The Linguistics Program has been very active in multidisciplinary research on language acquisition. The multilingual environment of New York City, the varied language backgrounds of our students, and the collaborations among the faculty, as well as faculty and students, make language acquisition a particularly rich field of study at the Graduate Center. The faculty and students study how young children learn their native language (L1 acquisition) and how older children and adults learn a second language (L2 acquisition) or a foreign language. Our empirical research is informed by work in syntax, learnability theory and computational modeling, phonetics, phonology, semantics, psycholinguistics, cognitive psychology, neurolinguistics, and speech pathology. We use a range of methods: cross-sectional and longitudinal observations; experimental tasks such as elicited imitation, elicited production, comprehension, grammaticality judgment, reading, and Event Related Potential (ERP). We compare children and adult learners of many different languages. We report our research at conferences around the world and encourage students to develop research and presentation skills early in their career.

Recent projects include cross-linguistic work on the acquisition of syntax (e.g., syntactic categories, word order, tense and aspect, null subjects, and wh-questions), the acquisition of phonetics (e.g., cross-linguistic perception of voicing assimilation), the relationship between syntactic knowledge and reading and listening in L2 (children and adults), phonological effects on the perception and production of English inflectional morphology (e.g., the past tense), performance factors in the production of L2 syntax. Recent dissertations in L1 include a study of Hebrew-speaking children's acquisition of subjects (Elisha), Spanish-speaking children's acquisition of pronominal clitics (Blasco), and German-speaking children's use of root infinitives (Lasser). Recent dissertations in L2 include verb movement in Thai-speaking learners of English (Singhapreecha), lexical and morphosyntactic attrition in L1 speakers of Greek (Pelc), the role of syntactic knowledge in L2 reading (August), and ERP correlates of word order and morphosyntax in Spanish-speaking learners of English (Kessler).

Computational Linguistics

 Computational linguistics (CL) is a discipline that is concerned with the study of how computers and computer algorithms can be designed to model the sounds, grammar, and meaning that make up human language. Recent dissertations and projects have investigated L1 acquisition within the Principles & Parameters framework (Hoskey); corpus-based measures of morphological productivity (Nishimoto); bigram modeling of English auxiliary inversion (Cao-Kam); frequency effects in the acquisition of English motion verbs (Nagano). Much of this research involves statistical analysis of language corpora. We offer a specialized master’s with a concentration in Computational Linguistics, as well as a certificate in Computational Linguistics for doctoral students.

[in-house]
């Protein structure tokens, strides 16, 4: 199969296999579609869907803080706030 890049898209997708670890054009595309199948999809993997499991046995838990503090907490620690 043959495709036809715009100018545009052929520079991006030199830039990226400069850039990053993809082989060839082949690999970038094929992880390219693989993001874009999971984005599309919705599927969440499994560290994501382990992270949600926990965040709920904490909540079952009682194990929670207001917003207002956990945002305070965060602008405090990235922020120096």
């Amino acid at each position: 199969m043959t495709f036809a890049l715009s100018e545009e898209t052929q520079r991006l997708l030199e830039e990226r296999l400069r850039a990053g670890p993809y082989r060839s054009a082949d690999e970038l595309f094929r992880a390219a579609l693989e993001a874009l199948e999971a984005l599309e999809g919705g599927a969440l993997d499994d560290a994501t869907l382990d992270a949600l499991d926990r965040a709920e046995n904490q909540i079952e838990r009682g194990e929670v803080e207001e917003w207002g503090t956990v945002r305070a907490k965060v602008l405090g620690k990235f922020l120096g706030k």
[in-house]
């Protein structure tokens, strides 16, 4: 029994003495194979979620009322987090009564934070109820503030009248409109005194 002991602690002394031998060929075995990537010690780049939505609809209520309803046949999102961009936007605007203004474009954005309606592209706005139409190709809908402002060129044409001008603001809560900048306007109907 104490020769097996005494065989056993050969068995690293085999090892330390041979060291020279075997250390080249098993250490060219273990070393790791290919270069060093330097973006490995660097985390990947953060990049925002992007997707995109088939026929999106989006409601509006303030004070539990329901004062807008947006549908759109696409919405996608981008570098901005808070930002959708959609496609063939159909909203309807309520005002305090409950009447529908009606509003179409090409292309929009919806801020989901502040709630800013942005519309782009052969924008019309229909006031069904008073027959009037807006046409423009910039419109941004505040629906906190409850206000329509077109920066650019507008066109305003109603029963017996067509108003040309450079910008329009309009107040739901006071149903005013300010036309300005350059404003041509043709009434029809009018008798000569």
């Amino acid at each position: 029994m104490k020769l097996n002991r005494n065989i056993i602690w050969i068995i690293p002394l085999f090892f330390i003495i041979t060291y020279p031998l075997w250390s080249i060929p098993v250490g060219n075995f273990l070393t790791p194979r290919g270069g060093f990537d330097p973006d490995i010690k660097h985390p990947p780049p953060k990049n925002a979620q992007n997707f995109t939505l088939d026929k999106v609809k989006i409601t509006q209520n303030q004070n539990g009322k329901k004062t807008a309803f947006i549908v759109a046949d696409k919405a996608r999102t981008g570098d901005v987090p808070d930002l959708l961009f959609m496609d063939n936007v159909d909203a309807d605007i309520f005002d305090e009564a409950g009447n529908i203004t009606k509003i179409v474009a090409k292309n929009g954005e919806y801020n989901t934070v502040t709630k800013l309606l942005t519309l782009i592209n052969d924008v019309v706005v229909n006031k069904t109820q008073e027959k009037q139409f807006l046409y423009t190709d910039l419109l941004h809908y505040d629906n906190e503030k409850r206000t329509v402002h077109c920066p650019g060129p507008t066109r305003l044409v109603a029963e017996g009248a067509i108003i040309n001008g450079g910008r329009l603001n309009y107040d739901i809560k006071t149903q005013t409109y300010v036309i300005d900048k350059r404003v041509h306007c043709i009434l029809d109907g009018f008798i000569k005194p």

Students focusing on computational linguistics usually have an undergraduate-level fluency in at least one computer language (e.g. Perl, C++, Java) and familiarity with at least one operating system such as Windows, Unix, Linux, or Mac. There are employment opportunities in both industry and academia for linguists with a specialization in computational linguistics.


The Graduate Center Ph.D / M.A. Program in Linguistics provides students with the opportunity to pursue the study of sociolinguistics from a variety of perspectives, including areas often referred to as ‘the sociolinguistics of society’ and ‘the sociolinguistics of language.’ Sociolinguistic research projects are being conducted in a variety of languages, using both qualitative and quantitative research methods. Sociolinguistics studies the place of language in society, investigating the connections that hold between language and social categories such as class, gender, and ethnicity, as well as the connections between variable features and their conditioninng contexts within the language. Students and faculty have used sociolinguistic techniques to investigate such topics as creolization, urban language varieties, dialect contact in urban settings, and bilingual contact phenomena.

Spanish Linguistics

The Program is home to the CUNY Project on the Spanish of New York, a corpus-based endeavor in which faculty and students conduct structural and variationist research using one of the largest existing corpora of transcribed spoken Spanish ever gathered in the United States. The corpus includes oral samples from nearly two-hundred speakers from six different Latin American countries, stratified according to a variety of socio-demographic characteristics. The Project is one of several in the Linguistics Program conducted with support from RISLUS (the Research Institute for the Study of Language in Urban Society), a University institute housed at the Graduate Center Linguistics Program. RISLUS receives support from the National Science Foundation, the NY State Department of Education, and several private foundations.

Students and recent graduates engaged in research on Spanish Linguistics have been guided in the publication of books, papers in refereed journals, and oral presentations and posters for professional conferences, some using their own newly generated qualitative or quantitative data, others making use of our existing corpora. Some of these papers and publications have been jointly authored with faculty members.

The Ph.D. / M.A. Program in Linguistics is also home to the Bilingual Literacy Project, which is carried out collaboratively between Program faculty and students interested in Spanish and in first- and second-language acquisition. The Project works with public-school children and investigates aspects of the acquisition of language and literacy in English and Spanish, using psycholinguistic techniques to explore the connection between language and literacy in bilingual Latino children. This Project is also conducted in cooperation with RISLUS.”